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WKU QB Brandon Doughty shows signs of pro potential

Lynne Sladky / Associated Press
Brandon Doughty (12) led Western Kentucky to victory in the Miami Beach Bowl.

MIAMI -- The lack of quality quarterbacks in the NFL forces scouts to take a long, hard look at any prospect that displays a hint of potential at the position. After watching Western Kentucky's Brandon Doughty post gaudy numbers as the director of one of college football's most prolific offenses, I thought I would take a trip to the Miami Beach Bowl to see if the Hilltoppers' standout has the goods to develop into a franchise quarterback at the next level.

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Following his impressive showing (32 of 45 for 461 yards and three touchdowns) against South Florida in a 45-35 win, here are my thoughts on Doughty and his potential:

Doughty is a mobile quarterback with slightly above average athleticism. Although he is not a true dual-threat at the position, he flashes enough agility and movement skills to work the edges on sprint outs and bootlegs from the shotgun. The Hilltoppers take advantage of his mobility by featuring a number of movement-based passes in the game plan, which allows him to escape inside pressure to attack the coverage with a number of high-low concepts on the flanks. Inside the pocket, Doughty is capable of eluding and evading rushers by climbing toward the line of scrimmage or laterally sliding to the right or left to find a clear throwing lane.

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Arm talent
Doughty has enough arm strength to attack every area of the field. Although I would rate his arm as a solid "B" on the scale, he pushes the ball down the field on vertical throws and fires intermediate routes (curls, digs and comebacks) with adequate velocity. Doughty capably fits the ball into tight windows on throws inside the numbers, but he lacks the RPMs to consistently squeeze the ball in against swift defenders keying his eyes in zone coverage. Thus, he must play with exceptional timing and anticipation against defenses featuring NFL-caliber athletes on the second level. I noticed this when I watched his performance against LSU on tape; it showed up against a very athletic South Florida team that appears to have a number of promising athletes in the back end.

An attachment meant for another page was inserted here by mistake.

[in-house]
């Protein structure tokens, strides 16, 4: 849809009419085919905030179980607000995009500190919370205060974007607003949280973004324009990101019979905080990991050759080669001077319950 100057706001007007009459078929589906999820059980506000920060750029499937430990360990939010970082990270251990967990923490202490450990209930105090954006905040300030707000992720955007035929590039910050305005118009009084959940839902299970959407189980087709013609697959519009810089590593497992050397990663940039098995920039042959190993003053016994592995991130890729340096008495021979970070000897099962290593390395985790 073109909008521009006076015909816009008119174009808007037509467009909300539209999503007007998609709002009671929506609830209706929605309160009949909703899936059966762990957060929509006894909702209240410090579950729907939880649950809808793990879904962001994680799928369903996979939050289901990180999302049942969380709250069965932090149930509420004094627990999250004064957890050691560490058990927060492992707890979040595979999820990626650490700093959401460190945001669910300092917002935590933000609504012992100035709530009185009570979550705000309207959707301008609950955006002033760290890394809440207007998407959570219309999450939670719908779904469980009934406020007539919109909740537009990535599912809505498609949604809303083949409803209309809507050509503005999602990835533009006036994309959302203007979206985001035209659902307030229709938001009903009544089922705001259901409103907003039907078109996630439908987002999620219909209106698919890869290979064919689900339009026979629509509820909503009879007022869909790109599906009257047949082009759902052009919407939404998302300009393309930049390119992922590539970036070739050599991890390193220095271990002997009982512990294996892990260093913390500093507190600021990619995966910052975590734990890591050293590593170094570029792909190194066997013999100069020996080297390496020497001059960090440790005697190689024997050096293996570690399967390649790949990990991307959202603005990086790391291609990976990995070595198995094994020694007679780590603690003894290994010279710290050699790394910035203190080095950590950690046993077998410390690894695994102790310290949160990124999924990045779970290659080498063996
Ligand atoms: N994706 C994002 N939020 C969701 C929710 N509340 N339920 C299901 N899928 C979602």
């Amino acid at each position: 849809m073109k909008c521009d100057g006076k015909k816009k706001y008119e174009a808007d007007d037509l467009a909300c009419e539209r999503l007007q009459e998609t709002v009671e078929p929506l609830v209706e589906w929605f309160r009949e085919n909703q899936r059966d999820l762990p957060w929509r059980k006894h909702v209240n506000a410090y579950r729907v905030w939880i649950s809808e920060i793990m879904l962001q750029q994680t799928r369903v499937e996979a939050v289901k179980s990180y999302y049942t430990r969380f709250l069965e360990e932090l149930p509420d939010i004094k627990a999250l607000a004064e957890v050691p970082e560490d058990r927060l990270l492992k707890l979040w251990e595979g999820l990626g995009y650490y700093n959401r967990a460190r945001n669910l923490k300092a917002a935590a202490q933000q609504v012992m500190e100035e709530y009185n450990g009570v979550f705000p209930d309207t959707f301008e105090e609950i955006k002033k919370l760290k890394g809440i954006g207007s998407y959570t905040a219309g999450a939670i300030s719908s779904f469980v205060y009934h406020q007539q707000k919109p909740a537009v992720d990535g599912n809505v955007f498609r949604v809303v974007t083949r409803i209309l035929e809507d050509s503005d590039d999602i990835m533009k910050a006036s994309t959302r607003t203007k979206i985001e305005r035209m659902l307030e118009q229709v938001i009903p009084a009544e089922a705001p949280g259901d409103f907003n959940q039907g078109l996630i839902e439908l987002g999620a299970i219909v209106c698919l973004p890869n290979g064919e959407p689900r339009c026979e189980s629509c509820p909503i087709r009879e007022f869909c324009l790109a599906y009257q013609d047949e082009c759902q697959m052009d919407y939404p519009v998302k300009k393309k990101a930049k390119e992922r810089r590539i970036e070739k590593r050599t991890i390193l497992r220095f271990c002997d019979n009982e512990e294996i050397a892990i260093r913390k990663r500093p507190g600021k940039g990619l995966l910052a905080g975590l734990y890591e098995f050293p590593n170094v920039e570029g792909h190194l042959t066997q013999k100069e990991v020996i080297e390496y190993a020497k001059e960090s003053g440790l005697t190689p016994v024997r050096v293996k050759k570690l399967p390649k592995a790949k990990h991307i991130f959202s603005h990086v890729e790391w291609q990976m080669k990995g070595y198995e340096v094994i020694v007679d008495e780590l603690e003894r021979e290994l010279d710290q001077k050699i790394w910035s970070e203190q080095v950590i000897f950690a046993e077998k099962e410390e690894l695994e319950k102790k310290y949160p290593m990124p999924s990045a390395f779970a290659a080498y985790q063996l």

From an accuracy standpoint, Doughty was on-point delivering the ball between the strike zone on short routes, particularly on "now" and tunnel screens at the line of scrimmage. Additionally, he showed adequate ball placement on intermediate throws (curls and comebacks) from the numbers to the boundary. This is an important aspect in the evaluation for teams employing a version of the West Coast offense with quick-rhythm ball-control routes. Doughty delivered a dart to Nicholas Norris on a dig route that resulted in a 69-yard touchdown. The pinpoint throw not only showcased Doughty's anticipation and timing as a quick-rhythm thrower, but he showed scouts he could fit the ball into a tight window between the hashes. Although Doughty had a few intermediate passes knocked down by fast-closing defenders, he certainly has enough arm strength to throw most of the staple passes featured in most NFL playbooks.